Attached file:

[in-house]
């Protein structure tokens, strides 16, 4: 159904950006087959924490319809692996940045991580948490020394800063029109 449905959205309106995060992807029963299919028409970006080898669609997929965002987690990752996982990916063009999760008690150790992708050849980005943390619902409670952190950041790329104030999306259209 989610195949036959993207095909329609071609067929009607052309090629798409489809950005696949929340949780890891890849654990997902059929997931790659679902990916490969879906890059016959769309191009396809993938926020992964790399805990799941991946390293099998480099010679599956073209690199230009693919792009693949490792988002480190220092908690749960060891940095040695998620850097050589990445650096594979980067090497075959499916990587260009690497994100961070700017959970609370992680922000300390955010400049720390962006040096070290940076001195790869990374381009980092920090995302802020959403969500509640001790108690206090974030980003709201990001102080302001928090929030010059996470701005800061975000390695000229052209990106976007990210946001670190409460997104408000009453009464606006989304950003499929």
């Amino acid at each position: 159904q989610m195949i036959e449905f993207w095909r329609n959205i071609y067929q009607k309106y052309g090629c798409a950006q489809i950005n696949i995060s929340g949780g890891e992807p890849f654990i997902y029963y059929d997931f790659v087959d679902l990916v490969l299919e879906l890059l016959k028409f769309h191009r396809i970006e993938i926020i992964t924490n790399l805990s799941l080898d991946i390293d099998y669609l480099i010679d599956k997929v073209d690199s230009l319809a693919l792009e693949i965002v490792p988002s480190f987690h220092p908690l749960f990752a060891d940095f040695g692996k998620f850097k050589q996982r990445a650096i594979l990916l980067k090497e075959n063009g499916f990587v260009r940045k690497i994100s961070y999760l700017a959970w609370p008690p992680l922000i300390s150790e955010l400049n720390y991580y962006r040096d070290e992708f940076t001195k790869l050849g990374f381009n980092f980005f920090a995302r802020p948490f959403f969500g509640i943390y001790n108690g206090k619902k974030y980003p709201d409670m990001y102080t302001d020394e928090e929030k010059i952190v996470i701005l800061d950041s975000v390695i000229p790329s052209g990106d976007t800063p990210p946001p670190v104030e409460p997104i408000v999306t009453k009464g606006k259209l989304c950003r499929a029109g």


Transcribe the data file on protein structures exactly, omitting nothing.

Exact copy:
[in-house]
């Protein structure tokens, strides 16, 4: 159904950006087959924490319809692996940045991580948490020394800063029109 449905959205309106995060992807029963299919028409970006080898669609997929965002987690990752996982990916063009999760008690150790992708050849980005943390619902409670952190950041790329104030999306259209 989610195949036959993207095909329609071609067929009607052309090629798409489809950005696949929340949780890891890849654990997902059929997931790659679902990916490969879906890059016959769309191009396809993938926020992964790399805990799941991946390293099998480099010679599956073209690199230009693919792009693949490792988002480190220092908690749960060891940095040695998620850097050589990445650096594979980067090497075959499916990587260009690497994100961070700017959970609370992680922000300390955010400049720390962006040096070290940076001195790869990374381009980092920090995302802020959403969500509640001790108690206090974030980003709201990001102080302001928090929030010059996470701005800061975000390695000229052209990106976007990210946001670190409460997104408000009453009464606006989304950003499929």
């Amino acid at each position: 159904q989610m195949i036959e449905f993207w095909r329609n959205i071609y067929q009607k309106y052309g090629c798409a950006q489809i950005n696949i995060s929340g949780g890891e992807p890849f654990i997902y029963y059929d997931f790659v087959d679902l990916v490969l299919e879906l890059l016959k028409f769309h191009r396809i970006e993938i926020i992964t924490n790399l805990s799941l080898d991946i390293d099998y669609l480099i010679d599956k997929v073209d690199s230009l319809a693919l792009e693949i965002v490792p988002s480190f987690h220092p908690l749960f990752a060891d940095f040695g692996k998620f850097k050589q996982r990445a650096i594979l990916l980067k090497e075959n063009g499916f990587v260009r940045k690497i994100s961070y999760l700017a959970w609370p008690p992680l922000i300390s150790e955010l400049n720390y991580y962006r040096d070290e992708f940076t001195k790869l050849g990374f381009n980092f980005f920090a995302r802020p948490f959403f969500g509640i943390y001790n108690g206090k619902k974030y980003p709201d409670m990001y102080t302001d020394e928090e929030k010059i952190v996470i701005l800061d950041s975000v390695i000229p790329s052209g990106d976007t800063p990210p946001p670190v104030e409460p997104i408000v999306t009453k009464g606006k259209l989304c950003r499929a029109g």